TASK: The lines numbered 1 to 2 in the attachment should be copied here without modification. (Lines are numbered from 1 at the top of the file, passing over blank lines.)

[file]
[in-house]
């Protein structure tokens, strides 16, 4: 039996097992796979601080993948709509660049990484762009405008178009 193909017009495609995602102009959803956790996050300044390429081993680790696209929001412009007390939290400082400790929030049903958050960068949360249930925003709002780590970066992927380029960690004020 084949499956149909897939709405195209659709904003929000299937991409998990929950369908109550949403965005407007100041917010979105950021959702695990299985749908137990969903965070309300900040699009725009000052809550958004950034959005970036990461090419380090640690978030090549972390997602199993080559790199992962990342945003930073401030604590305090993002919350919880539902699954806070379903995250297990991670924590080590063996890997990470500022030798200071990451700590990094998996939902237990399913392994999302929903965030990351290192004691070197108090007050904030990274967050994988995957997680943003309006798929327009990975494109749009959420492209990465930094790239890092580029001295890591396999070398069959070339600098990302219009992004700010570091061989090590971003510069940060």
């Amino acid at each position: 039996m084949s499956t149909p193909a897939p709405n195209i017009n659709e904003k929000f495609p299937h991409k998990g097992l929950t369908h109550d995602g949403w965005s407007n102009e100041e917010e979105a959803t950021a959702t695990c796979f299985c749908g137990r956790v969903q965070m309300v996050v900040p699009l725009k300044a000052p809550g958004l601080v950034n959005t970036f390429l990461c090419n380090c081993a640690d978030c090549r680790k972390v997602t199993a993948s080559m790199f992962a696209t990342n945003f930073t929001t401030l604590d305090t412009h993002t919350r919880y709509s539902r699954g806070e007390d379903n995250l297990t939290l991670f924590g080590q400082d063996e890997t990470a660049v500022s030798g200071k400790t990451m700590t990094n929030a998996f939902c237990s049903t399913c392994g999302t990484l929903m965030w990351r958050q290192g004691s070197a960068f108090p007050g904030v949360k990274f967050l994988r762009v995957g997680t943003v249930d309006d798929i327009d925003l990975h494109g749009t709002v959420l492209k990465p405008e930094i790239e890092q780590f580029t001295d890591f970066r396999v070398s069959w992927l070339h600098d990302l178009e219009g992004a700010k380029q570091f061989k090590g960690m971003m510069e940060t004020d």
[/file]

[in-house]
């Protein structure tokens, strides 16, 4: 039996097992796979601080993948709509660049990484762009405008178009 193909017009495609995602102009959803956790996050300044390429081993680790696209929001412009007390939290400082400790929030049903958050960068949360249930925003709002780590970066992927380029960690004020 084949499956149909897939709405195209659709904003929000299937991409998990929950369908109550949403965005407007100041917010979105950021959702695990299985749908137990969903965070309300900040699009725009000052809550958004950034959005970036990461090419380090640690978030090549972390997602199993080559790199992962990342945003930073401030604590305090993002919350919880539902699954806070379903995250297990991670924590080590063996890997990470500022030798200071990451700590990094998996939902237990399913392994999302929903965030990351290192004691070197108090007050904030990274967050994988995957997680943003309006798929327009990975494109749009959420492209990465930094790239890092580029001295890591396999070398069959070339600098990302219009992004700010570091061989090590971003510069940060």